The last natural famine.
Publisher: Peirene Press
First Published: 2012 in Finnish; 2015 in English
Date Reviewed: 26th February 2015
Original language: Finnish
Original title: Nälkävuosi (Hunger Year)
Translated by: Emily and Fleur Jeremiah
As the Finnish famine makes it impossible to remain at home any longer, Marja leaves her dying husband and begins a journey, on foot, across the continent with her two children. In a wealthier place, the senator looks to the new railroad to solve the issue, and a doctor lives away from the horror until it creeps into his life, too.
White Hunger is a novella about the effects of the Finnish famine, particularly in the year 1867. It may be short but it illustrates the famine at large; what would have happened over a period of a few years. The text, in terms of the translation, is generally clear and an unexpected joy to read when considered alongside its subject. There are a few places that may invite confusion but not for long.
Marja and her children set out in the dead of winter in the hope of reaching St Petersburg, so the journey is particularly brutal. Snow is waist deep, they live from one day to the next at the mercy of the households they come across, and are subject to the horrors of desperation and the breakdown of social order.
Whilst the need for food forms the reason for the story, it’s this desperation and breakdown that is the major theme at hand. In a way very similar to Némirovsky’s Suite Française, White Hunger looks at the effects a disaster can have on people, the way that class systems can remain when it would be best they too were destroyed. Marja is labelled a whore because the higher classes are able to take advantage of her physical weakness, and the educated and political elite are in no danger of starvation. The poor are to be given but ‘thin gruel’, and whilst this makes sense – as one man says, a sudden lot of food in an emaciated body will cause more harm than good – most of the time this ‘thin gruel’ is a symptom of a people unwilling to help those with nothing, unwilling to share the food they have that for them is easy to replace.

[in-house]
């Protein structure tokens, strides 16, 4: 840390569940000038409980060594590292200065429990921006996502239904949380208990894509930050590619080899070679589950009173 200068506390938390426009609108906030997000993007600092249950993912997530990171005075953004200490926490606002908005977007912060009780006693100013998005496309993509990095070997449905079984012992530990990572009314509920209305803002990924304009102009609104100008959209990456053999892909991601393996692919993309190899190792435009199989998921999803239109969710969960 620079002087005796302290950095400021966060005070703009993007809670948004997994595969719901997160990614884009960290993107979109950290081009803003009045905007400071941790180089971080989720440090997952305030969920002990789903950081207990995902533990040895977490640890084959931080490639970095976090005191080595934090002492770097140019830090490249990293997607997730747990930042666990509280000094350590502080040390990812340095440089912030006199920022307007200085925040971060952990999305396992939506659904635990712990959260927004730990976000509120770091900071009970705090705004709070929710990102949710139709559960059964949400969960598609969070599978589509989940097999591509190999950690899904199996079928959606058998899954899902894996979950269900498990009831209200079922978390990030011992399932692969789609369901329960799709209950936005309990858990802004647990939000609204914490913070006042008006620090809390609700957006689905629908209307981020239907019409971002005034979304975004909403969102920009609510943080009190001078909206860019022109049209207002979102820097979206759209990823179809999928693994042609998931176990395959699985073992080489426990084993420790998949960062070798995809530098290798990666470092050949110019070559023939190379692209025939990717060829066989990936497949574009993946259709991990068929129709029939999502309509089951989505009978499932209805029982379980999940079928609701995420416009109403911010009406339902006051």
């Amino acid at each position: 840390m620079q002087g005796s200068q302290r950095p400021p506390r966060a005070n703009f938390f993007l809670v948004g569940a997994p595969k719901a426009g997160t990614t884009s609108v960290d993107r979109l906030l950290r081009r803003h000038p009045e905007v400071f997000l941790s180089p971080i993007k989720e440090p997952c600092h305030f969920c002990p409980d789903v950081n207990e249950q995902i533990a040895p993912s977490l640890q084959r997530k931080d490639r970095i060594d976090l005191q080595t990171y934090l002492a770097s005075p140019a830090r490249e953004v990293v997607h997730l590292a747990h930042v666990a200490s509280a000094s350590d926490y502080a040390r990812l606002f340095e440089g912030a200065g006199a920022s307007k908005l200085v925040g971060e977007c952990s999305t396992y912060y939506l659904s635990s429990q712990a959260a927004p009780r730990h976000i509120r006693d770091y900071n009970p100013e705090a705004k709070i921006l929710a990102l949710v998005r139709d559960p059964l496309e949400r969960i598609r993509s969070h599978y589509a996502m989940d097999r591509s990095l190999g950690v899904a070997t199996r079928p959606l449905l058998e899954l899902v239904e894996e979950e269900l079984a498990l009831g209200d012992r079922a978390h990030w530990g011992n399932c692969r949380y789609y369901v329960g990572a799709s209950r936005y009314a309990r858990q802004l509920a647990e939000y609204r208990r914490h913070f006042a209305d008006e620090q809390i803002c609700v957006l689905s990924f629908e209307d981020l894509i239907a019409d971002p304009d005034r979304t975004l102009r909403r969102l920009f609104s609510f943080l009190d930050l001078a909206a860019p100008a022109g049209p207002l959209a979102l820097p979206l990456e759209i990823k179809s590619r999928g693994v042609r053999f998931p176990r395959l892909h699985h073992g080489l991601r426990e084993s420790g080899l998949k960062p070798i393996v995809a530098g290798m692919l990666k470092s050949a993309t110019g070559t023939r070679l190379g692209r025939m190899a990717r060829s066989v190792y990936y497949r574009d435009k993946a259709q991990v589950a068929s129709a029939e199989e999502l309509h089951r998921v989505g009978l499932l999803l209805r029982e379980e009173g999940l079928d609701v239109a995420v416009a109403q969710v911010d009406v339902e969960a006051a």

Death is never far away in this book, but neither is hope. The balance makes it easier to keep going, even when the hope is comprised of an arrival in St Petersburg, a dream the reader will understand as one of the characters does – as improbable.
The sole drawback of this book is, surprisingly, the length. Whereas in everything else the length is a boon, when it comes to events in the story it means the events seem closer together than they truly are, which can lessen the effect they have. Due to this it is best to read the book slowly, perhaps in more than the usual one sitting, and to keep track of the passing of time.
Focusing on a well-known period of Finnish history and looking at the constant divide between those who have and those who have none, White Hunger may be short and sparse in overall detail, but it succeeds in making its crucial point in the limited time it has.
I received this book for review from the publisher.
February 28, 2015, 1:04 am
This sounds pretty amazing. I’ve been looking for more books in translation to add to my TBR and this sounds like one I’d really like to try.
February 28, 2015, 1:37 am
Ugh! I know next to nothing about Finnish history. This feels like a problem I must rectify.
March 3, 2015, 12:57 pm
Andi: It’s a good one to opt for in that regard. You get to try out the concept, author and translator in a short period of time.
Heather: This did help me with that (I know very little, too). Wikipedia was very useful once I’d finished the book.